• Later Versions of the software feature an auto-detection button in the menubar. Pressing it the software will detect corners in all images and mark the valid and invalid ones. It will stop if corners could not be detected in an image.
  • Later Versions also have an auto-invalidate feature which automatically invalidates images in which the corners could not be detected. Menuitem Corners->Auto Invalidate Images
  • It is also possible to scale the images for convenience and corner detection. Use the "Rescale" control in the menu bar. Sometimes the automatic corner detection works better if the images are enlarged or shrinked.
  • To navigate through the images, use "Previous" and "Next" or click on the image name in the image list.
  • If you want to skip an image, press "Invalidate"
  • After selecting all corners in all images save your corners by selecting the Menuitem Corners->SaveCorners.

Approximation / Calibration

  • After selection of all corners in all images press "Approximate". This will approximate the camera position relative to the checkerboard for each image and it will approximate the intrinsic camera parameters of all cameras.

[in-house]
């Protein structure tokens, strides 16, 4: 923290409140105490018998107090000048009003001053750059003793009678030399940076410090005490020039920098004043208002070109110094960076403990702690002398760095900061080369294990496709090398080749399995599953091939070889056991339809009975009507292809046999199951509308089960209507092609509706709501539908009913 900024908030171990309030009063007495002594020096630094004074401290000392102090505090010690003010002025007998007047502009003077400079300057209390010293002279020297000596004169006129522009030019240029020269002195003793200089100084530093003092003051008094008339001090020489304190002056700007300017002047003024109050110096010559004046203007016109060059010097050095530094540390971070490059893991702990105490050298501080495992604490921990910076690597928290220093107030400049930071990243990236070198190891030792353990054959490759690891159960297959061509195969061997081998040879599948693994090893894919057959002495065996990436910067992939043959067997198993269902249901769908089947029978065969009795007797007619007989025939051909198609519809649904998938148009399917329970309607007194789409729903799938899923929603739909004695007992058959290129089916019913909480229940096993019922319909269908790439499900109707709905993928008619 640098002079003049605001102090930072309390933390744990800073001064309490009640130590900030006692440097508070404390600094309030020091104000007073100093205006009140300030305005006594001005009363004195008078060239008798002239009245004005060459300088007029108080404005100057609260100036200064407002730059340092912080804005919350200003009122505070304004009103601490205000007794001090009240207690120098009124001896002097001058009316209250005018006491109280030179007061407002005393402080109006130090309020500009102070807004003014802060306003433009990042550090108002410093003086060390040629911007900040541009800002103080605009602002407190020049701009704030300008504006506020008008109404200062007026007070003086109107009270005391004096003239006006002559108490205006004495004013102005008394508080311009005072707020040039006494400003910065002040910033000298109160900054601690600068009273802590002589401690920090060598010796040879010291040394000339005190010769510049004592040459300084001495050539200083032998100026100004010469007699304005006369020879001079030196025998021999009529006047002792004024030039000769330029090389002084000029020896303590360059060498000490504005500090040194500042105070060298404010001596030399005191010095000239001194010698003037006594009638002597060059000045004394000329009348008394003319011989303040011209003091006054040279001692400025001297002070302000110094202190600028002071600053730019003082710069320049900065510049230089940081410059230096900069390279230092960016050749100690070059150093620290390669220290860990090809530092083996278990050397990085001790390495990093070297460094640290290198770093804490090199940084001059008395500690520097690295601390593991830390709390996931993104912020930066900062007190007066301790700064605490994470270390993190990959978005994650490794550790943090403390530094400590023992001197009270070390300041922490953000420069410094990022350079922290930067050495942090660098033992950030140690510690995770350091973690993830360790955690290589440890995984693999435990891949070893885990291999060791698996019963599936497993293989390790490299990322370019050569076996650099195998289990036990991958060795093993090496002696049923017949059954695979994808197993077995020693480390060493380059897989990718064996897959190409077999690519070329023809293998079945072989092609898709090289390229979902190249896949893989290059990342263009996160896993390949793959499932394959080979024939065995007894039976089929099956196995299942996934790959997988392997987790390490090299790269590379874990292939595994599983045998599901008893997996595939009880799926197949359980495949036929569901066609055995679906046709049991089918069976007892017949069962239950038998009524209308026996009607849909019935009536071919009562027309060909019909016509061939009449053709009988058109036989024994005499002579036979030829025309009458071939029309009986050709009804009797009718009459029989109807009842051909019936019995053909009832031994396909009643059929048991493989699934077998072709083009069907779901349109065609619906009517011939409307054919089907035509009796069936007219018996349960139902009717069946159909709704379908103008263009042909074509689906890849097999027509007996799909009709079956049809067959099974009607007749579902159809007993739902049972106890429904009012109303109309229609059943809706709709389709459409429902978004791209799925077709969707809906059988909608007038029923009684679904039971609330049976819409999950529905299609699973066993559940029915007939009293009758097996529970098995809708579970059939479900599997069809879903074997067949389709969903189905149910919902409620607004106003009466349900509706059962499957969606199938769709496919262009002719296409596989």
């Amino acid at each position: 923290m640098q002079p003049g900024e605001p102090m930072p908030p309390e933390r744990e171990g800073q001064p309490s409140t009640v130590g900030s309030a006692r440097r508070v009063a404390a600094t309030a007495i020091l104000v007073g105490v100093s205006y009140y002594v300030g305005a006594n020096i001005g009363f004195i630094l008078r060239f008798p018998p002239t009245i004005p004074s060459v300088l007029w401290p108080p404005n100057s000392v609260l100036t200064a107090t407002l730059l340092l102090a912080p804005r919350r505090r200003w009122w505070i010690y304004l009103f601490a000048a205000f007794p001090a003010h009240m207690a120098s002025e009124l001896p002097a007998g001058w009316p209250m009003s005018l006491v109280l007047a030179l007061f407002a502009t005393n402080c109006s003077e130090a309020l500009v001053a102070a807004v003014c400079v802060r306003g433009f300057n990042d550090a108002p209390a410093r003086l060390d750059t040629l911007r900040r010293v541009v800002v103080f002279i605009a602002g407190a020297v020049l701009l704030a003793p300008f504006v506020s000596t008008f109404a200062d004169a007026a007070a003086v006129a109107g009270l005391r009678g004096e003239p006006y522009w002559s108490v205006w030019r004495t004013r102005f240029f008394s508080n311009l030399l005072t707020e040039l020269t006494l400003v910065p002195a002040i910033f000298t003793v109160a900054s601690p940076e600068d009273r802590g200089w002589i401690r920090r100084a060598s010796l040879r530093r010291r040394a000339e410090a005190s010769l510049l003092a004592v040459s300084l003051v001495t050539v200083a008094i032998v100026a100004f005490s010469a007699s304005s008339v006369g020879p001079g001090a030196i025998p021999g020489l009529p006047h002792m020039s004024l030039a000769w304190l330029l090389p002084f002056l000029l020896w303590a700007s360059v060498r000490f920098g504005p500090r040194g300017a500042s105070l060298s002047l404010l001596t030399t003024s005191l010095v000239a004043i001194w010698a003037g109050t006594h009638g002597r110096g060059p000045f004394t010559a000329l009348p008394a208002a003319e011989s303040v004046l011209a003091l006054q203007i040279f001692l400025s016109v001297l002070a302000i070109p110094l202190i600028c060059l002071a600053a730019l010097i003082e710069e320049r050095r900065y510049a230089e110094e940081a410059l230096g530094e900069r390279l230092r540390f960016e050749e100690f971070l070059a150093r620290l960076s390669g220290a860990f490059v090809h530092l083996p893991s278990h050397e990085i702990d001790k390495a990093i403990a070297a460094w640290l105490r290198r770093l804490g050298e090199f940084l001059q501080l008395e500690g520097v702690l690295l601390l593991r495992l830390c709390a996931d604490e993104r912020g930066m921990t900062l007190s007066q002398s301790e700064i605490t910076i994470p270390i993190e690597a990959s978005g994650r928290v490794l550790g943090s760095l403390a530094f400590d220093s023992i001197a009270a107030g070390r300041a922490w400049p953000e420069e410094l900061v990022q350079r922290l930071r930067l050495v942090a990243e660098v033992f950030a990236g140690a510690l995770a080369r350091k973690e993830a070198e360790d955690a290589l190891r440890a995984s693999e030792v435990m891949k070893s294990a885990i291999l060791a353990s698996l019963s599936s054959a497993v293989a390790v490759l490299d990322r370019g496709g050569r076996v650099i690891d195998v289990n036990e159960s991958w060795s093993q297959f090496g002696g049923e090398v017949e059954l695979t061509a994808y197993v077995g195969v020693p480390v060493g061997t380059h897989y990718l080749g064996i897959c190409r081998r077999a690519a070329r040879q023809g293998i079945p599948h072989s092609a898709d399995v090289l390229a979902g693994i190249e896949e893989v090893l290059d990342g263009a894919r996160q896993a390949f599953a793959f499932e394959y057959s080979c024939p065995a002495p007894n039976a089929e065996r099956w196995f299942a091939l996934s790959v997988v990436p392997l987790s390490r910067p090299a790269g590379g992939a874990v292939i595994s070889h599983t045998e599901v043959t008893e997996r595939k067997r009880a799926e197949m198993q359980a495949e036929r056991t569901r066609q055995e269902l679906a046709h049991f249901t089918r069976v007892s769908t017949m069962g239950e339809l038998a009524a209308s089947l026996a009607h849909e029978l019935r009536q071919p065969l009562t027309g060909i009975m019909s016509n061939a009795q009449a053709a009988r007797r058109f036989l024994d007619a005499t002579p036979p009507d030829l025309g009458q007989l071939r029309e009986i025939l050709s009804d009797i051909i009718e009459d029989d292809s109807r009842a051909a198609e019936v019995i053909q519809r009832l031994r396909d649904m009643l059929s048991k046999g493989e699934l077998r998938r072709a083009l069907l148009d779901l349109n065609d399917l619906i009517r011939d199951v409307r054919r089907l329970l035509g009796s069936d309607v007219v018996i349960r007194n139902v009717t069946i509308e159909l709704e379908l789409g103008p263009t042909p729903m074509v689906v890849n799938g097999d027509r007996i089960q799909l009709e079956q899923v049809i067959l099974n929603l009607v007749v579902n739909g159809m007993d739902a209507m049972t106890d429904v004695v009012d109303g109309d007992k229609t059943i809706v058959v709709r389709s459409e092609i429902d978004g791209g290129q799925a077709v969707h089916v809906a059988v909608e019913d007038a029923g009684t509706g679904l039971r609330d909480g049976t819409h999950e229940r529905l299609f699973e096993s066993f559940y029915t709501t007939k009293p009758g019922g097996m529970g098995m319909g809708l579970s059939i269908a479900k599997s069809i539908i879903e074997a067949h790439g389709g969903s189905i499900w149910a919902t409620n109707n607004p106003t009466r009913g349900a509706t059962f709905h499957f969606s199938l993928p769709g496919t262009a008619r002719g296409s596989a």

• Deprecated in versions > 0.8.5: After that press "Mean". This will make the mean of all relative orientations and positions of all cameras in the camera rig. If only one camera is used nothing will happen.


  • After that press "Calibrate". This starts the real calibration algorithm, minimizing the reprojection error in all images for all valid pixels.


  • You can follow that process looking at the reprojections by selecting from the menu: Reprojection->ShowReprojection.

Obtaining the Results

  • During and at the end of the calibration process you can save the calibration results by selecting Calibration->SaveRig from the menu.
  • The result will be a file in which all camera parameters are saved. This file is in the format of the BIAS::ProjectionParameters. See our software and documentation site for details. BIAS Software
  • The position and rotation of the first camera is set to zero. The positions and rotations of all other cameras are given relative to this first camera.


Verifying the Results

  • When the calibration is done you can save the images with the projections by selecting Calibration->Save Images with Poses from the Menu. This saves all images with the calibration parameters in the image headers in files "".